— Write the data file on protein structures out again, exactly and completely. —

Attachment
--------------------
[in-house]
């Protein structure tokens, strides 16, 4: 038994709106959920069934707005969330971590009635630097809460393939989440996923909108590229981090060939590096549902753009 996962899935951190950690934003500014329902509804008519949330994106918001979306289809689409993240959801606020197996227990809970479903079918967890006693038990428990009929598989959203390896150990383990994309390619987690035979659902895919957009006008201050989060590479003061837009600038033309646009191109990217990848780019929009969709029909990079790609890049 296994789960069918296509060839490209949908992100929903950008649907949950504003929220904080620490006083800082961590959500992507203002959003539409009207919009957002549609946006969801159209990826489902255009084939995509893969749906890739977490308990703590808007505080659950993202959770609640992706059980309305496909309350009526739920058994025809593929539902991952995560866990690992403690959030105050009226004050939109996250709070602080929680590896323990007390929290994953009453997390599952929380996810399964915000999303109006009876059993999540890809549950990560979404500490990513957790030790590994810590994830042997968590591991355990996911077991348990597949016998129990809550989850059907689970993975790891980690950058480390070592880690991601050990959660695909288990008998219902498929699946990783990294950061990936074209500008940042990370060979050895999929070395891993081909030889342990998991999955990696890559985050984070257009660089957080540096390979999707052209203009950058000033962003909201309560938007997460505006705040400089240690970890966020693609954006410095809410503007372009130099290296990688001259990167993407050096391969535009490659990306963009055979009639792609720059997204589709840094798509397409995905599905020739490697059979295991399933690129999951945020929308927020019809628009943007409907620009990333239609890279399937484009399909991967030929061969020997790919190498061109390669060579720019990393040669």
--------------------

[in-house]
């Protein structure tokens, strides 16, 4: 038994709106959920069934707005969330971590009635630097809460393939989440996923909108590229981090060939590096549902753009 996962899935951190950690934003500014329902509804008519949330994106918001979306289809689409993240959801606020197996227990809970479903079918967890006693038990428990009929598989959203390896150990383990994309390619987690035979659902895919957009006008201050989060590479003061837009600038033309646009191109990217990848780019929009969709029909990079790609890049 296994789960069918296509060839490209949908992100929903950008649907949950504003929220904080620490006083800082961590959500992507203002959003539409009207919009957002549609946006969801159209990826489902255009084939995509893969749906890739977490308990703590808007505080659950993202959770609640992706059980309305496909309350009526739920058994025809593929539902991952995560866990690992403690959030105050009226004050939109996250709070602080929680590896323990007390929290994953009453997390599952929380996810399964915000999303109006009876059993999540890809549950990560979404500490990513957790030790590994810590994830042997968590591991355990996911077991348990597949016998129990809550989850059907689970993975790891980690950058480390070592880690991601050990959660695909288990008998219902498929699946990783990294950061990936074209500008940042990370060979050895999929070395891993081909030889342990998991999955990696890559985050984070257009660089957080540096390979999707052209203009950058000033962003909201309560938007997460505006705040400089240690970890966020693609954006410095809410503007372009130099290296990688001259990167993407050096391969535009490659990306963009055979009639792609720059997204589709840094798509397409995905599905020739490697059979295991399933690129999951945020929308927020019809628009943007409907620009990333239609890279399937484009399909991967030929061969020997790919190498061109390669060579720019990393040669």